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CBT Radio

May 5, 2011

This episode is primarily relevant to professionals.

In this episode, R. Trent Codd, III, Ed.S., interviews Elizabeth Loftus, PhD about her research.  Some of the items they discuss include:

  • An overview of her research program 
  • The misinformation effect 
  • The relationship between one’s confidence in a memory and it’s accuracy 
  • How false memories are constructed 
  • Implications of her work for psychotherapy 


Dr. Loftus attended UCLA and originally majored in Mathematics. Dr. Loftus was planning on being a math teacher when she discovered psychology while attending UCLA. In 1966, she received her Bachelor of the Arts in Math and Psychology from UCLA. After graduating from UCLA Dr. Loftus enrolled at Stanford in the Master's program. While attending Stanford, Dr. Loftus became interested in long term memory. There is a story that Dr. Loftus mentions in, The Myth of Repressed Memory, having to do with her mother's death. Some 20 years after her mother drowned in a swimming pool her family was having a get together at her Uncle's house and a relative mentioned to Dr. Loftus something about her having been the one to find her mother in the swimming pool. After that moment Dr. Loftus began remembering things about finding her mother in the pool, several memories flooded back to her that she did not know that she had in her memory. A few days after being told that she had been the one to find her mother, her brother called and told her that the relative had gotten the information wrong and that her uncle, not her, had been the one to find their mother in the swimming pool. This event in Dr. Loftus' life gives more fuel to the battle she is fighting about memory and how easy it is to create false memories. Until that day, Dr. Loftus had no memories of finding her mother in the pool, but as soon as she was told that it had been her, all kinds of memories of the event were "recovered."  In 1967, Dr. Loftus received her M.A. in psychology and then in 1968 she married her now ex-husband, George Loftus. Dr. Loftus received her Ph.D. (also from Stanford) 1970 (Born, 1997).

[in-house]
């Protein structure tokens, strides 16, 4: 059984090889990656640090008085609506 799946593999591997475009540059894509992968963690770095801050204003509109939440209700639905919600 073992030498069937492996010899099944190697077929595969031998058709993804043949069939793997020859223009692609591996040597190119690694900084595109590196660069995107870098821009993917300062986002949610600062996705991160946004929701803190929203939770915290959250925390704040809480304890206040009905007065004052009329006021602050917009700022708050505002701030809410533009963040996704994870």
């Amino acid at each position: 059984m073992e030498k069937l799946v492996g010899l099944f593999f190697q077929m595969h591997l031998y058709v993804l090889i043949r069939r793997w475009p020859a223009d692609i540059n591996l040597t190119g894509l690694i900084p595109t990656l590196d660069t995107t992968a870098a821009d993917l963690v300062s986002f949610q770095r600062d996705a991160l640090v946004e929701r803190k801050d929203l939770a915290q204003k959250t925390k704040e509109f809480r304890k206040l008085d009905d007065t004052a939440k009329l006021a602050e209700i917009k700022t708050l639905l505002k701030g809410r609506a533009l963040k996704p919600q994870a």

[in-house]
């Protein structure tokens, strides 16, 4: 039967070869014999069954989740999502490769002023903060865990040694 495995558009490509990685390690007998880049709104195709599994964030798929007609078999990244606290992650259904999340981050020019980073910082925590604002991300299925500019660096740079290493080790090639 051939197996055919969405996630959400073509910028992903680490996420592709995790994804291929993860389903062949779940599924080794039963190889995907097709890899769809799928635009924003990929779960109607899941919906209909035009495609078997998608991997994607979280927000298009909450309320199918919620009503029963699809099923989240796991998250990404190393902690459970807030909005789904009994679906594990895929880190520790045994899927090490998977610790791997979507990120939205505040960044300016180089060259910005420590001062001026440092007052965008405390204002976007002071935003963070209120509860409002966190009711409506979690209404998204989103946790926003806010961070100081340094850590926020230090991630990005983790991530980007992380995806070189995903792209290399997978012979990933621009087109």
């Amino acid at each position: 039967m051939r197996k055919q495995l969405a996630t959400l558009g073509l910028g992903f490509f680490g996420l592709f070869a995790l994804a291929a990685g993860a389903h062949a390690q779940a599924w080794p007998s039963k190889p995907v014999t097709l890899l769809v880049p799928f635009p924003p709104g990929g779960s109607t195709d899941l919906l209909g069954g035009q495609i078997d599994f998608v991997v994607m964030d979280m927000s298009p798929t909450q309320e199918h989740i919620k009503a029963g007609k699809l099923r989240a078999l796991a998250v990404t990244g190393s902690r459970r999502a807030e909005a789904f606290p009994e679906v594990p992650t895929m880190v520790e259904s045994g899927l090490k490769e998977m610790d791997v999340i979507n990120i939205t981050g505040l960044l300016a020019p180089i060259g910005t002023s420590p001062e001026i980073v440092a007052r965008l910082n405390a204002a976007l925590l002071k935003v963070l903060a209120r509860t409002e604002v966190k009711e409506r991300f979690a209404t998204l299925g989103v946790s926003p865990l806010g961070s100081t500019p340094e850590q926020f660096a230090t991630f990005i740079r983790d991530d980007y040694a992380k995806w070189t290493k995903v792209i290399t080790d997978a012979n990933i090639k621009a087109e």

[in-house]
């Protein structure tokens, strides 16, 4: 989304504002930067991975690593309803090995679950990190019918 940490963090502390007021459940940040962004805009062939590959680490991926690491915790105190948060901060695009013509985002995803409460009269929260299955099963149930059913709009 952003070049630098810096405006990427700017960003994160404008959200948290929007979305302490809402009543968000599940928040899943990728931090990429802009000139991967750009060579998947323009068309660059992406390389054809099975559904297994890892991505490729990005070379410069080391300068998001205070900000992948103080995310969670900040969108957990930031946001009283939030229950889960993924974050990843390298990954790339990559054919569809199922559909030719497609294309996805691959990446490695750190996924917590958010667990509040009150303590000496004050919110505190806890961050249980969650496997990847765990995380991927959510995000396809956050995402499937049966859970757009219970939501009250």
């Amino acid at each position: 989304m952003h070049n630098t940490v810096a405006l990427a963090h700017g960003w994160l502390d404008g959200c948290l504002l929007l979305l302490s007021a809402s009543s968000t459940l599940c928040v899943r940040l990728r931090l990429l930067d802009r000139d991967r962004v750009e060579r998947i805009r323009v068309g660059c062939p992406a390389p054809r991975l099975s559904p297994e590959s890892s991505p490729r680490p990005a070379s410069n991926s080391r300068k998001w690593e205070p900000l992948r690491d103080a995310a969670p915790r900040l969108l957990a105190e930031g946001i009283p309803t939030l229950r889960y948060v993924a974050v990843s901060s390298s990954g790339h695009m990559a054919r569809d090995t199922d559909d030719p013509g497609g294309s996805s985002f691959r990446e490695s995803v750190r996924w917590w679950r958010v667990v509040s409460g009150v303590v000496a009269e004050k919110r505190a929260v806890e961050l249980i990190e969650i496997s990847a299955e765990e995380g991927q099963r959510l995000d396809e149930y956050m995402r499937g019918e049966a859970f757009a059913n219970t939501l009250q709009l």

From 1970 to 1973 Dr. Loftus was an Assistant Professor and Graduate Faculty at New School University. From 1973 to 2002, Dr. Loftus has been employed with the University of Washington holding such titles as Assistant, Associate, and Full Professor. Dr. Loftus was also an Adjunct Professor of Law for the University of Washington between 1984 and 2002. Between 2002 and the present Dr. Loftus has been an Affiliate Professor at the University of Washington for the Psychology department as well as the School of Law. Dr. Loftus received grants from the National Institute of Mental Health between 1971 and 1974 for her reseearch and in 1973 Dr. Loftus published her first book, Human Memory. For Dr. Loftus 1974 was a busy year, she worked for the Department of Transportation (until 1976) was a member of the editorial boards for the Journal of Experimental Psychology, and she published an article on memeory which thrust her into the courtroom as an expert witness. For one year (1975-1976) Dr. Loftus was a fellow of the American Council on Education and in 1976 Cognitive Processes was published. Dr. Loftus has been a member of the National Science Foundation and a fellow of the Center for Advanced Study in Behavioral Science (Loftus, 2008).